Terms like “mister” or “youngster” imply a difference of social status, entitlement to greater or lesser respect and built-in concepts of superiority or inferiority. Terms like “bitch,” “dog,” nigga,” “ho,” etc., are degrading and disrespectful – even when used affectionately – as some do to dull the edge of their general usage in a world that disrespects us. Continue reading

The National Question in Russia: Marxism and the National Question

by Joseph Stalin

It remains for us to suggest a positive solution of the national question.

We take as our starting point that the question can be solved only in intimate connection with the present situation in Russia.

1. Russian SFSR, 2. Ukrainian SSR, 3. Byelorussian SSR, 4. Tajik SSR, 5. Kirghiz SSR, 6. Georgian SSR, 7. Azerbaijan SSR, 8. Armenian SSR, 9. Uzbek SSR, 10. Kazakh SSR, 11. Lithuanian SSR, 12. Latvian SSR, 13. Estonian SSR, 14. Moldavian SSR, 15. Turkmen SSR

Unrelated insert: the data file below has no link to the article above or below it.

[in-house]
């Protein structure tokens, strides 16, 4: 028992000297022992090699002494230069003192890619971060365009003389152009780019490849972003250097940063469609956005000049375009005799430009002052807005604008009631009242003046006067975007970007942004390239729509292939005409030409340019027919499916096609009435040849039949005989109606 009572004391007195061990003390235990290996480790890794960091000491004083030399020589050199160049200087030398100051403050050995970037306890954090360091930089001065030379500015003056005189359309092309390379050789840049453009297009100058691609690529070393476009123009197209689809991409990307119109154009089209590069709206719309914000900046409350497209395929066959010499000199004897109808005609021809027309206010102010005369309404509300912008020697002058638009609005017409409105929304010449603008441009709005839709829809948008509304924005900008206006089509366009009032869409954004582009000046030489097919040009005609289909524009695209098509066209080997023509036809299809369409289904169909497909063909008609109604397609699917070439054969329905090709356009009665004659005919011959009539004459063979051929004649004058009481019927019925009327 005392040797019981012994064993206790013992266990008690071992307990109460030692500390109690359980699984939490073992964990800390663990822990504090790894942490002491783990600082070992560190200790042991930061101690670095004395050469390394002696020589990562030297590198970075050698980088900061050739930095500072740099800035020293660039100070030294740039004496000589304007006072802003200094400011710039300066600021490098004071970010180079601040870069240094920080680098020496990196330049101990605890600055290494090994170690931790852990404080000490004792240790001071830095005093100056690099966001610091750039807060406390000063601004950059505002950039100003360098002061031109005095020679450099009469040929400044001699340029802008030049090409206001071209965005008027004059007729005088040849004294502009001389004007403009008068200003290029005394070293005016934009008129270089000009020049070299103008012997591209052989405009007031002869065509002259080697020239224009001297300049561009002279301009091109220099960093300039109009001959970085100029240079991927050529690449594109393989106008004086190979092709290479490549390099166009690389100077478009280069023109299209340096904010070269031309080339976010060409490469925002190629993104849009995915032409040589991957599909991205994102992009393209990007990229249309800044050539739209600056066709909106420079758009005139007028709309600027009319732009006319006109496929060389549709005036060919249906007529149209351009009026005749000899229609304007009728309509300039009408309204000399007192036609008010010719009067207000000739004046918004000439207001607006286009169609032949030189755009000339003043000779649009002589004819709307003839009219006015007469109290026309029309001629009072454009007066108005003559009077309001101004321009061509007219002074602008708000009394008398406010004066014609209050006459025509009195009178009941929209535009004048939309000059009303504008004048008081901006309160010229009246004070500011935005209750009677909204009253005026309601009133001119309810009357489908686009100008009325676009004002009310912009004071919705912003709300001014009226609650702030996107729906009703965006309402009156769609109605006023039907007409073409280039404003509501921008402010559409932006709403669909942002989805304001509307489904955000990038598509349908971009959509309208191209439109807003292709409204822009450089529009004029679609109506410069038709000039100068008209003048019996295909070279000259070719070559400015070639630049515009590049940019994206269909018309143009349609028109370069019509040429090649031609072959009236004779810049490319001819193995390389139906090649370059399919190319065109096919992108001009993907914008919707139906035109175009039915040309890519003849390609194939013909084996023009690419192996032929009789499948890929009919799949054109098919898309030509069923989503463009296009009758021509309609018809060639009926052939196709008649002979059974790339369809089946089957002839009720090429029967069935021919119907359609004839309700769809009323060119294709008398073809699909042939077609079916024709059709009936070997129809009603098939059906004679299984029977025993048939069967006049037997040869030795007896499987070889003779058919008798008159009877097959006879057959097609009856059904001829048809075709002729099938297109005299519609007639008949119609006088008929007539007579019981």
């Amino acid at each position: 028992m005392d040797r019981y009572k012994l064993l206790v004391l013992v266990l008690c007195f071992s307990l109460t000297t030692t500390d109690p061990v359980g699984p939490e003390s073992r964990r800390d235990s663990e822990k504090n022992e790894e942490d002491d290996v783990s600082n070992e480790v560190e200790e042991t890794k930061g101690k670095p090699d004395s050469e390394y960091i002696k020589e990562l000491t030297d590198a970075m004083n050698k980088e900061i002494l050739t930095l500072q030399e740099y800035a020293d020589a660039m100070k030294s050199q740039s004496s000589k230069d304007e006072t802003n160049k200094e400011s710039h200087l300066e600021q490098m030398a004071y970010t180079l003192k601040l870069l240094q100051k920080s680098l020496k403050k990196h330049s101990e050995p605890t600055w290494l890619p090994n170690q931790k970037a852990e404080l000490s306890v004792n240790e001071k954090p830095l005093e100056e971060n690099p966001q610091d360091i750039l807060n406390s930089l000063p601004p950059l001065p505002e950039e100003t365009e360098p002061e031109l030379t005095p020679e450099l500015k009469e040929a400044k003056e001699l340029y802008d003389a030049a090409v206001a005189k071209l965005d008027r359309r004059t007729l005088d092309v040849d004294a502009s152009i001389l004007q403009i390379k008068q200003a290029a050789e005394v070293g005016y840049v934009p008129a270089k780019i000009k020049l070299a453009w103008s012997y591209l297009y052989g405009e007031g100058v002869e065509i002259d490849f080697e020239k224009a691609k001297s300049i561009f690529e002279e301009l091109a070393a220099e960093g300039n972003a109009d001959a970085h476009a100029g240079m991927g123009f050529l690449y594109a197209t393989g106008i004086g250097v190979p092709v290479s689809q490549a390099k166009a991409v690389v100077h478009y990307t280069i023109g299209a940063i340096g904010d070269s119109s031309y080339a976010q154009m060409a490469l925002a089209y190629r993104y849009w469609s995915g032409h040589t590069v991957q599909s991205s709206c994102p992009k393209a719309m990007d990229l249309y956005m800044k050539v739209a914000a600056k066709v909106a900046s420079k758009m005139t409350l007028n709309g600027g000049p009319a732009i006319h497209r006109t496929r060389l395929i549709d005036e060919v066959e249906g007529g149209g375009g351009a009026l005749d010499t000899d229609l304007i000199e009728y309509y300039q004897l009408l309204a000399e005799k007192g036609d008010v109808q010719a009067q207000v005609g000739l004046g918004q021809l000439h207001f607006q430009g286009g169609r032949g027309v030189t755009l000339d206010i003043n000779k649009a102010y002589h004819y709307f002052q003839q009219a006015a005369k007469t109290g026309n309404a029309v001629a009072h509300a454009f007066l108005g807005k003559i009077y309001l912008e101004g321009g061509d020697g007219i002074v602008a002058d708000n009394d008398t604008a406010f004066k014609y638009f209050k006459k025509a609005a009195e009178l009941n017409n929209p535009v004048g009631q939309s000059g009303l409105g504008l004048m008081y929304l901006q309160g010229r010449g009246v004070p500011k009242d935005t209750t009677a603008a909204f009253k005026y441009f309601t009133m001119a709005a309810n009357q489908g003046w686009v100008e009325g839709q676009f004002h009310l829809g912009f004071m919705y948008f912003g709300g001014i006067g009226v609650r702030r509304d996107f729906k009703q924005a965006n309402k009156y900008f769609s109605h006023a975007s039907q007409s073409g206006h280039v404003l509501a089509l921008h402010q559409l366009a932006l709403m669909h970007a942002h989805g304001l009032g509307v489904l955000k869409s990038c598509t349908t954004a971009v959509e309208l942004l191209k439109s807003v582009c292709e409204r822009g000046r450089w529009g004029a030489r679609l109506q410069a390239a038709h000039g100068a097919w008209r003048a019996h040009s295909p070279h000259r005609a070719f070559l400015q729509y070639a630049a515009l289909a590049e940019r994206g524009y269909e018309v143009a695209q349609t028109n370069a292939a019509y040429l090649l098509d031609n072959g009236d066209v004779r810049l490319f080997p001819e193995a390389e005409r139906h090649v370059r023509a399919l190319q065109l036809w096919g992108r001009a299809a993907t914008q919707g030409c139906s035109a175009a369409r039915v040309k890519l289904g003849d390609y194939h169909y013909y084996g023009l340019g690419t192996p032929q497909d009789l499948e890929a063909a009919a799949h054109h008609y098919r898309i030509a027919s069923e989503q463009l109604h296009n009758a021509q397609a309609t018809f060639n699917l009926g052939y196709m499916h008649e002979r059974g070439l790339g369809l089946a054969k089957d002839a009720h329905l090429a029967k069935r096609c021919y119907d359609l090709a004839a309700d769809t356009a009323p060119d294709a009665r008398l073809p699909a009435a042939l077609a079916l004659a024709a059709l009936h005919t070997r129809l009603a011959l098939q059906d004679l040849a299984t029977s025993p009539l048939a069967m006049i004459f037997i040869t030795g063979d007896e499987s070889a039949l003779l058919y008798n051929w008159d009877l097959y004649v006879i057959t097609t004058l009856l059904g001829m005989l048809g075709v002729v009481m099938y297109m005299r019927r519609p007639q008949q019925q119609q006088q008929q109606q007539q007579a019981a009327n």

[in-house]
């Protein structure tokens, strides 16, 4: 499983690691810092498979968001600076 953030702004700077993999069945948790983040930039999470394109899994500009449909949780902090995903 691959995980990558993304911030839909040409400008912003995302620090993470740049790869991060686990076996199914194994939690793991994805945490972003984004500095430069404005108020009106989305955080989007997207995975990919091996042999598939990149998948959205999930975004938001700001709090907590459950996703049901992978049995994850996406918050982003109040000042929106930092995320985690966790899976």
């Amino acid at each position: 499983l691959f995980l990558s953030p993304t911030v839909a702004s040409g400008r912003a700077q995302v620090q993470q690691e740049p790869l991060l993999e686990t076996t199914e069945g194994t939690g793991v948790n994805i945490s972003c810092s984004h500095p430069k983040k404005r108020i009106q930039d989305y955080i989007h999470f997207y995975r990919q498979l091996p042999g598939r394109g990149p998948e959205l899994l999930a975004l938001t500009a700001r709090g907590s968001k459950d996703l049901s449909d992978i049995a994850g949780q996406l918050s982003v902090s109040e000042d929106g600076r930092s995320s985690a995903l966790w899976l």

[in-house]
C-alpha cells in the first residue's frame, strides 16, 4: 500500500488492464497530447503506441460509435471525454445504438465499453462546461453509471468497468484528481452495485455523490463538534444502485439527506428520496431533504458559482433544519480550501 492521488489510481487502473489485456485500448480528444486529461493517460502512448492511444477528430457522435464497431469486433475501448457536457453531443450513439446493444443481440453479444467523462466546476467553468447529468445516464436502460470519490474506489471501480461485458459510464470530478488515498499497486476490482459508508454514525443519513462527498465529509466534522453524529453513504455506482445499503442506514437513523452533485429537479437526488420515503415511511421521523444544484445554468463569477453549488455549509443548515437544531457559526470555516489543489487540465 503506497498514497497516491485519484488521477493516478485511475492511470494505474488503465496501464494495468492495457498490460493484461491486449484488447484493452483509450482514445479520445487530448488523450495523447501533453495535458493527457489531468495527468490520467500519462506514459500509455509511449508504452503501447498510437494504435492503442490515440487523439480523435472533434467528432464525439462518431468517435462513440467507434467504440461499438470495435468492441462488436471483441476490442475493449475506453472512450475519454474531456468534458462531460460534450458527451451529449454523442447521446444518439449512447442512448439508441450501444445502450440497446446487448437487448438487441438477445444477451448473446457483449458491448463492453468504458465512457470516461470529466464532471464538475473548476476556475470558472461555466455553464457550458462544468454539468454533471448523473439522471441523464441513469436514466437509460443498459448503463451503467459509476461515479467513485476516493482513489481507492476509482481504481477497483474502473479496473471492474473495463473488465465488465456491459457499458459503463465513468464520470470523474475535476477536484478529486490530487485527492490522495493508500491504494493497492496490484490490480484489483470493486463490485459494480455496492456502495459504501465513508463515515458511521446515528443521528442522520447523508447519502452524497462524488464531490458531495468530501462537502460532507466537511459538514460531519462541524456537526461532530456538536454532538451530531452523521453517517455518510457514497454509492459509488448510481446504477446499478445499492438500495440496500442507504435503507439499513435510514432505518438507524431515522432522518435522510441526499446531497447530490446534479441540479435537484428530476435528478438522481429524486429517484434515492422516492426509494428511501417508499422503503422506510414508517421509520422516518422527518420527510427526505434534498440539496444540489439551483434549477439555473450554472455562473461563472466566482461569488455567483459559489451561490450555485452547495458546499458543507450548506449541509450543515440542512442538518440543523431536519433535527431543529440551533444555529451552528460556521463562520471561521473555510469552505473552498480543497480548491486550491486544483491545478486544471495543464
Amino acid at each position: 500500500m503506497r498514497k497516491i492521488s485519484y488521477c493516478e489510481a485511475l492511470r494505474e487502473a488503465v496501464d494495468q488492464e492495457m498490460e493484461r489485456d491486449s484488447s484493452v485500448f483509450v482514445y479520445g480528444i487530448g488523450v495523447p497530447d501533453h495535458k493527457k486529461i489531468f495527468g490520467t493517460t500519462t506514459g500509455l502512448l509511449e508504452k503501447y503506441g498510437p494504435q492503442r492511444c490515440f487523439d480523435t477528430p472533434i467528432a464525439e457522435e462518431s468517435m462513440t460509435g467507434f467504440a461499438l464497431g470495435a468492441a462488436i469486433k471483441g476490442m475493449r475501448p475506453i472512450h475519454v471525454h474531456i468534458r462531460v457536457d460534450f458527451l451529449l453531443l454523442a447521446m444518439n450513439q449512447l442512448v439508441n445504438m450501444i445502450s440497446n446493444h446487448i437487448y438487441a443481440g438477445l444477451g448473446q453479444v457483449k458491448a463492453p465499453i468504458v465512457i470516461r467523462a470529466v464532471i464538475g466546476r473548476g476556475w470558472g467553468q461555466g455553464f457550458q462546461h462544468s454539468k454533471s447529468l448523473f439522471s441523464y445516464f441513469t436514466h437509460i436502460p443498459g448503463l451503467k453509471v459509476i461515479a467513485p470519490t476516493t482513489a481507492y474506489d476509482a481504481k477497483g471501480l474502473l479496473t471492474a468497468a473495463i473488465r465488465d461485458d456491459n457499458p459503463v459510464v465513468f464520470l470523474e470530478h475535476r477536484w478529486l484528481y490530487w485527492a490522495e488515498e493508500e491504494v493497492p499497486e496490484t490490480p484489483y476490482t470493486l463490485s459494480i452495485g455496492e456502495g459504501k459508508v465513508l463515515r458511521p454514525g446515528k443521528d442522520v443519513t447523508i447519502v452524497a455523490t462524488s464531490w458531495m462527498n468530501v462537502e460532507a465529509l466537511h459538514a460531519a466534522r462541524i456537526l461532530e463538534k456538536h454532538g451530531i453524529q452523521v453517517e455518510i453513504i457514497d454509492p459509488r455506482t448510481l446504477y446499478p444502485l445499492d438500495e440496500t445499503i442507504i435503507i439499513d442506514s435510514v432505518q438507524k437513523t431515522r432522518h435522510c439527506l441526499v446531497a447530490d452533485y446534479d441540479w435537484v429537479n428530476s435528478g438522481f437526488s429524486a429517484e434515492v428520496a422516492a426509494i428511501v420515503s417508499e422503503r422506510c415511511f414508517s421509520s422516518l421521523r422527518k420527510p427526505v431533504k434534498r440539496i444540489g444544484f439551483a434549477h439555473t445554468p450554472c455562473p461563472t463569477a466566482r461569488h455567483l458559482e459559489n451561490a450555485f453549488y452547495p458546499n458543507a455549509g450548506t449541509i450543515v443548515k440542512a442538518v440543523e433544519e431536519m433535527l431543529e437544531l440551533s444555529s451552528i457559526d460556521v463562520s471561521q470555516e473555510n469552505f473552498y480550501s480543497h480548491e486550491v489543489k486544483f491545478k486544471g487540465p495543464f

Russia is in a transitional period, when “normal,” “constitutional” life has not yet been established and when the political crisis has not yet been settled. Days of storm and “complications” are ahead. And this gives rise to the movement, the present and the future movement, the aim of which is to achieve complete democratization.

It is in connection with this movement that the national question must be examined.

Thus the complete democratization of the country is the basis and condition for the solution of the national question. Continue reading

The Caucasians, the Conference of the Liquidators: Marxism and the National Question

by Joseph Stalin